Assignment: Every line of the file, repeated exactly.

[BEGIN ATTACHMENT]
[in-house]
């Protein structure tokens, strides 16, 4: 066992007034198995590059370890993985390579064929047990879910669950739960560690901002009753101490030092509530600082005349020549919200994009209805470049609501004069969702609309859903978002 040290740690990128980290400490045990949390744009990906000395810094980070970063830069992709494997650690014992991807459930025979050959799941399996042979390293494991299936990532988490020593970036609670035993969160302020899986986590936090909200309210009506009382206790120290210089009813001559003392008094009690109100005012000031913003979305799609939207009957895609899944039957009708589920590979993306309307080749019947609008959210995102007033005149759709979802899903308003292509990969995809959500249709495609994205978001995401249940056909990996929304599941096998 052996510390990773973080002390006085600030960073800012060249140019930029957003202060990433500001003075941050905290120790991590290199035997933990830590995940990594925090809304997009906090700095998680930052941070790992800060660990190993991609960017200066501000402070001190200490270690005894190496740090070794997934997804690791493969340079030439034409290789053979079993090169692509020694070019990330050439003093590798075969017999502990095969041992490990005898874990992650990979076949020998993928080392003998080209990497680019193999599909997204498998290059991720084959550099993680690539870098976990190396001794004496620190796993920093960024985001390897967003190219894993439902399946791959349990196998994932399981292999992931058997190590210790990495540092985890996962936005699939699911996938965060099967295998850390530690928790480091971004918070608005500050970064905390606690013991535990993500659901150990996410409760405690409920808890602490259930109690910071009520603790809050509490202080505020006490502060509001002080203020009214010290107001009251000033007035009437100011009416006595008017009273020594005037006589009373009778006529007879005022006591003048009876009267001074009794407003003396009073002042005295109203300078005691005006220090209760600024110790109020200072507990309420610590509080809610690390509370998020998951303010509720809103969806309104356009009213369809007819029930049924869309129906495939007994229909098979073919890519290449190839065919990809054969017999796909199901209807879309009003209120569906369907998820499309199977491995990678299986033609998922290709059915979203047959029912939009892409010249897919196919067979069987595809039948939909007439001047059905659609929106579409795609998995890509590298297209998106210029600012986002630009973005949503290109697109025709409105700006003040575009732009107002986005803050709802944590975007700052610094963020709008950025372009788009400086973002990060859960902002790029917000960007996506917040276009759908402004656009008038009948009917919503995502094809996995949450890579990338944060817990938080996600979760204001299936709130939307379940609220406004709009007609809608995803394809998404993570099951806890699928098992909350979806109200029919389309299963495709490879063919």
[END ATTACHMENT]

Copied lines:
[in-house]
């Protein structure tokens, strides 16, 4: 066992007034198995590059370890993985390579064929047990879910669950739960560690901002009753101490030092509530600082005349020549919200994009209805470049609501004069969702609309859903978002 040290740690990128980290400490045990949390744009990906000395810094980070970063830069992709494997650690014992991807459930025979050959799941399996042979390293494991299936990532988490020593970036609670035993969160302020899986986590936090909200309210009506009382206790120290210089009813001559003392008094009690109100005012000031913003979305799609939207009957895609899944039957009708589920590979993306309307080749019947609008959210995102007033005149759709979802899903308003292509990969995809959500249709495609994205978001995401249940056909990996929304599941096998 052996510390990773973080002390006085600030960073800012060249140019930029957003202060990433500001003075941050905290120790991590290199035997933990830590995940990594925090809304997009906090700095998680930052941070790992800060660990190993991609960017200066501000402070001190200490270690005894190496740090070794997934997804690791493969340079030439034409290789053979079993090169692509020694070019990330050439003093590798075969017999502990095969041992490990005898874990992650990979076949020998993928080392003998080209990497680019193999599909997204498998290059991720084959550099993680690539870098976990190396001794004496620190796993920093960024985001390897967003190219894993439902399946791959349990196998994932399981292999992931058997190590210790990495540092985890996962936005699939699911996938965060099967295998850390530690928790480091971004918070608005500050970064905390606690013991535990993500659901150990996410409760405690409920808890602490259930109690910071009520603790809050509490202080505020006490502060509001002080203020009214010290107001009251000033007035009437100011009416006595008017009273020594005037006589009373009778006529007879005022006591003048009876009267001074009794407003003396009073002042005295109203300078005691005006220090209760600024110790109020200072507990309420610590509080809610690390509370998020998951303010509720809103969806309104356009009213369809007819029930049924869309129906495939007994229909098979073919890519290449190839065919990809054969017999796909199901209807879309009003209120569906369907998820499309199977491995990678299986033609998922290709059915979203047959029912939009892409010249897919196919067979069987595809039948939909007439001047059905659609929106579409795609998995890509590298297209998106210029600012986002630009973005949503290109697109025709409105700006003040575009732009107002986005803050709802944590975007700052610094963020709008950025372009788009400086973002990060859960902002790029917000960007996506917040276009759908402004656009008038009948009917919503995502094809996995949450890579990338944060817990938080996600979760204001299936709130939307379940609220406004709009007609809608995803394809998404993570099951806890699928098992909350979806109200029919389309299963495709490879063919």